I then ask what they’re now doing to achieve their goal, whatever it may be. Often, I ask them to go to the whiteboard and write these things down. You might want to do something similar. Sharing your goals and ideas with your teammates will increase the likelihood you’ll achieve them, whether they’re of the 20% or 100% variety.
I then offer the idea that becoming 20% better at anything requires nothing more than being more efficient doing what you’re already doing. However, to be 100% better you have to rethink, redo and rebuild. For recruiters, the big shift is changing your focus to hiring stronger people, rather than being more efficient hiring people like the ones you’re already hiring. For those in the workshop, I then offer these five ideas for hiring stronger people:
1. Force the hiring manager to define the job, rather than define a person for the job.
Improving quality of hire is at the core of becoming 100% better. Since the best people are generally passive candidates, none will talk with you unless you can describe the actual job in some detail.
So, before you start looking for a top person, ask the hiring manager to describe what the person needs to accomplish in order to be considered successful. The result needs to be 5-6 performance objectives clarifying real job expectations, not a laundry list of skills, generic competencies and experience requirements.
2. Use the interview to assess the person’s performance, rather than box-checking his or her skills and experiences.
When you get a candidate on the phone, use the work-history review to determine if the person is anAchiever, i.e., in the top 25% of his or her peer group. This is the A-Team. If they are, use the 1-question performance-based interview to determine if the person’s accomplishments are comparable to what you need done.
Emphasizing past performance and future potential, rather than skills and experience, is how you raise the talent bar at your company. If the person is on the A-Team but your opening is not a great fit, find some other job in your company for the person. Some hiring manager will thank you for the effort.
3. Eliminate 50% of all hiring mistakes by leading panel interviews.
The simplest way to become 100% better is to cut your sendouts per hire in half. This is a great area to work on if you frequently lose good candidates to any type of biased hiring decision. Use this “how to eliminate interview bias” list to get started working on the problem. A well-organized panel interview can eliminate all of them at once. That’s why I go out of my way to lead these panel interviews. You should too.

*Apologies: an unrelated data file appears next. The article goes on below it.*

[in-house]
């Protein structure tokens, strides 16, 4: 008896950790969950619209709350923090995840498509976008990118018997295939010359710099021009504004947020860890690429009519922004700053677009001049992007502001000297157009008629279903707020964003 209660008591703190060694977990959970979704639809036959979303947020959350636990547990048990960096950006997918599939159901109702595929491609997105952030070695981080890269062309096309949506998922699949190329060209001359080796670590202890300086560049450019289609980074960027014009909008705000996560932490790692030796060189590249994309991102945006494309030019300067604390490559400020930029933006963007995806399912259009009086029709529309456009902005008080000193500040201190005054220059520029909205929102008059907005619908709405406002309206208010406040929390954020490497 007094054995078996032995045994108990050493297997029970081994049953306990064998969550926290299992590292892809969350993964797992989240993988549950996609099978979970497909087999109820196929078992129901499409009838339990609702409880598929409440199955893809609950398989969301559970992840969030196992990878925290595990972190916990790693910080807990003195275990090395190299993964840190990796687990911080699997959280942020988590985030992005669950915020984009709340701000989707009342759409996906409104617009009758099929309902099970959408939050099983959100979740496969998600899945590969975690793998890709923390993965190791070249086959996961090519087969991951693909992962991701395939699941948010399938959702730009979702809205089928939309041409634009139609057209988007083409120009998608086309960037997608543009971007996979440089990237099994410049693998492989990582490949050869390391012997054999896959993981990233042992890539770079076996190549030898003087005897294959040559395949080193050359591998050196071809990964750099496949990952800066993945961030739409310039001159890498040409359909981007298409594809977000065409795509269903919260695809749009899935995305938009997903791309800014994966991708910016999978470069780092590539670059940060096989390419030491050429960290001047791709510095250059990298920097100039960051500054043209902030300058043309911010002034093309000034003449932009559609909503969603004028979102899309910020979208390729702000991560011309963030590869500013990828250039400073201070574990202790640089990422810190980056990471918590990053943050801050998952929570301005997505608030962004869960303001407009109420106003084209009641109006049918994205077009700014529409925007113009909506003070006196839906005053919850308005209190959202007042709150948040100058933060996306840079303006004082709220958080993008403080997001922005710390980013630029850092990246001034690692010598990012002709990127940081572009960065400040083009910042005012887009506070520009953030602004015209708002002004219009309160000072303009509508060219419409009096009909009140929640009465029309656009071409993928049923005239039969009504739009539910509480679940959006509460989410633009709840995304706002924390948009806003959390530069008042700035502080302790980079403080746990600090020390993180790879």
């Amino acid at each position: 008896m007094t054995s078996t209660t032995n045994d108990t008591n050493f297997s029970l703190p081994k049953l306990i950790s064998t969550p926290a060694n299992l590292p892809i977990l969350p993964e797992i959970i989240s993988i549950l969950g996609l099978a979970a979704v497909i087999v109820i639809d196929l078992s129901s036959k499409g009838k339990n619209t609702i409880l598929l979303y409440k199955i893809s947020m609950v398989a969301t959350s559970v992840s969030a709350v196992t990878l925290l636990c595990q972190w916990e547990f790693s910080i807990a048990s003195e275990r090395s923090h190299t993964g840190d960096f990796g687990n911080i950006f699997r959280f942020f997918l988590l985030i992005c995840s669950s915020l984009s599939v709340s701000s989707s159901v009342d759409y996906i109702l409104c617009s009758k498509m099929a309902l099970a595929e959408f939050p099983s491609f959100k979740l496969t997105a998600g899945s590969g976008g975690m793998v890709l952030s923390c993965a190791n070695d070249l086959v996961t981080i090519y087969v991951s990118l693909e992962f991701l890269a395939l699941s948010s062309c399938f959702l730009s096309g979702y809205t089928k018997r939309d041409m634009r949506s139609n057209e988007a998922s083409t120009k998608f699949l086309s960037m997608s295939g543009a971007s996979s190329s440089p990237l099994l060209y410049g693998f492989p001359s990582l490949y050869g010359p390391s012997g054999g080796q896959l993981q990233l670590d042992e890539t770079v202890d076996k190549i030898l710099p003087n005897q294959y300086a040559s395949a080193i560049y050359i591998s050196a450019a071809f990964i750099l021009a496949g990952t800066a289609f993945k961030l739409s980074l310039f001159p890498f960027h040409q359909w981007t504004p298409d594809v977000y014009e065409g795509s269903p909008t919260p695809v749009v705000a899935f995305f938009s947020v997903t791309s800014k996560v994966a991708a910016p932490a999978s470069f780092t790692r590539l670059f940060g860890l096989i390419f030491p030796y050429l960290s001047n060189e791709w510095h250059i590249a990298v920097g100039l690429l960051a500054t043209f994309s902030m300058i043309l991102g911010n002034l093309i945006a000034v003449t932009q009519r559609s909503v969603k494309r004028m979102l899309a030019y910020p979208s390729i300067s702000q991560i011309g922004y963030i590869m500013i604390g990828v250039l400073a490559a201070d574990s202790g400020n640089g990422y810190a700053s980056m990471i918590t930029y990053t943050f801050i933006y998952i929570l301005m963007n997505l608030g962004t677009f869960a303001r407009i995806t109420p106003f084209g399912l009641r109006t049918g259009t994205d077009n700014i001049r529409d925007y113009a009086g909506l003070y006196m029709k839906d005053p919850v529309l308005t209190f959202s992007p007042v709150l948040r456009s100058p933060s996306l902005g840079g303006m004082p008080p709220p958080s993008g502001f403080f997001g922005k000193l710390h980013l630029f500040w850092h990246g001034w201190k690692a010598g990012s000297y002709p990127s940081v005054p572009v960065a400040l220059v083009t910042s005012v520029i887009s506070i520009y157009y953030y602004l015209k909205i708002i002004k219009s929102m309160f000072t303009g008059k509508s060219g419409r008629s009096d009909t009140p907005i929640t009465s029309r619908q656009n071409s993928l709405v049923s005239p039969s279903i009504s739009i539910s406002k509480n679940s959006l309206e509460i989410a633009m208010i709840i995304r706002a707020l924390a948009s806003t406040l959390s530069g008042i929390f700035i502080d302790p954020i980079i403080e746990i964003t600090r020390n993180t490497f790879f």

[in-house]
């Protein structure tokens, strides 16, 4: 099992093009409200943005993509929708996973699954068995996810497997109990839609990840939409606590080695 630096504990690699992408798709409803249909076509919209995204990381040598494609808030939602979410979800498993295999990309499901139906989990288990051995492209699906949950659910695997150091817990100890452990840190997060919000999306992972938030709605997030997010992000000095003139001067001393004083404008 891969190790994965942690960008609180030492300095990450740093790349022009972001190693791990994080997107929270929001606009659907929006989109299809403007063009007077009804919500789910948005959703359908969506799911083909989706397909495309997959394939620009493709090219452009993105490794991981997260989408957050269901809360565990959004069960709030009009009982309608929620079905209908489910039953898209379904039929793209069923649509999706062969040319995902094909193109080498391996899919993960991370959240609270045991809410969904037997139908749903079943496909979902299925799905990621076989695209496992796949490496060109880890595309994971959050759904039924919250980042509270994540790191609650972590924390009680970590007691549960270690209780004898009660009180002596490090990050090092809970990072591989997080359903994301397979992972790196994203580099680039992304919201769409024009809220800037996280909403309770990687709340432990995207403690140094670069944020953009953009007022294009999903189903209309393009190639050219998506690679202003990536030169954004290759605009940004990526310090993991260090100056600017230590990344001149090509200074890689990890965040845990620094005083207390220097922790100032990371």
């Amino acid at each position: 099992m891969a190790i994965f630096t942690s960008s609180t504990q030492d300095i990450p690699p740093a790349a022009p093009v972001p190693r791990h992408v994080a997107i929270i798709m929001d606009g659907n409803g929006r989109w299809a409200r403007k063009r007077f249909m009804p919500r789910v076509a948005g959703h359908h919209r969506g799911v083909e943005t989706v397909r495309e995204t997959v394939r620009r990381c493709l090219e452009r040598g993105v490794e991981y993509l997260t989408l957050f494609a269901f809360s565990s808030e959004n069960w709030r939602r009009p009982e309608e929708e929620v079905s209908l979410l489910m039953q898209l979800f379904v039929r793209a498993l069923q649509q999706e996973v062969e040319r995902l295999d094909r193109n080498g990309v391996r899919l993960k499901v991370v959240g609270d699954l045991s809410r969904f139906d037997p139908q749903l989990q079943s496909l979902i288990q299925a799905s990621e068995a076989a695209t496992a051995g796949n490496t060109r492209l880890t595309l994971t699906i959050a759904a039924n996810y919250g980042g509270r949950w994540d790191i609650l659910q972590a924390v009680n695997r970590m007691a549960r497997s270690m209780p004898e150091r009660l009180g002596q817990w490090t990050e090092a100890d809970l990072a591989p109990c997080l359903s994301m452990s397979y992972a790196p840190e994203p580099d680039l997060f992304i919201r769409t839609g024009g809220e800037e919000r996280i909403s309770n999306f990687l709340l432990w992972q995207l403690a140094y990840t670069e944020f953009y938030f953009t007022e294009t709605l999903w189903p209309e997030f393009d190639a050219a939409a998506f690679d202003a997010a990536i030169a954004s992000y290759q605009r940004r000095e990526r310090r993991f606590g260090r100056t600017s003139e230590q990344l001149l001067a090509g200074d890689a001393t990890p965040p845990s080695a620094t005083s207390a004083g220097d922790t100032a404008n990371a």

4. Don’t negotiate the compensation (or anything else for that matter) before the candidate understands the job.
You’ll get a lot more top people to talk with you by saying, “Let’s ignore the compensation for a bit and explore the chance the job might represent a good career move. If so, we can figure out if the final package makes sense.”
The point: Changing jobs for a fully-employed and extraordinary person involves a detailed understanding of the job, the opportunity and the circumstances. This is a great way to get more top people into the top of your recruiting funnel and the more you get at the top, the more you’ll hire at the bottom.
5. Lead the debriefing session to eliminate gladiator voting.
Adding up a bunch of yes/no votes based on a series of short or biased interviews is unlikely to result in an accurate prediction of on-the-job performance. Worse, often the best candidates get eliminated for bad reasons.
I suggest recruiters assign interviewers different factors to focus on using this quality of hire talent scorecard as a guide. Then, use this form to look for the Achiever pattern and these three traits of high potential people. You’ll get kudos for leading these sessions and preventing hiring the wrong people. A few of these turnarounds is all it takes to become a 100% better recruiter.
It’s easy to become 20% better just by being more efficient doing what you’re already doing. To be 100% better requires you to do things differently. You don’t even need to be too efficient if these changes are big enough. Hiring stronger people is big enough.
In the 1980s and 1990s I placed hundreds of people in management positions. A few dozen got quickly promoted multiple times. I met up with one of them last week who's now an EVP with an F250 company. Many of the hiring managers who hired these people had similar track records of success. Coincidentally, I was at a business conference with a number of them last month. These two events got me thinking about all of these people – the hundreds and the dozens – and what they had in common.
The big aha was that once the person passed a reasonably lofty threshold of technical ability, his or her soft skills are what drove their upward success. In fact, since soft skills are so critical to personal performance, “soft” is too soft a word to describe them. Regardless of what one calls these “non-technical” management and business leadership skills, here’s what those who progressed the fastest had in common.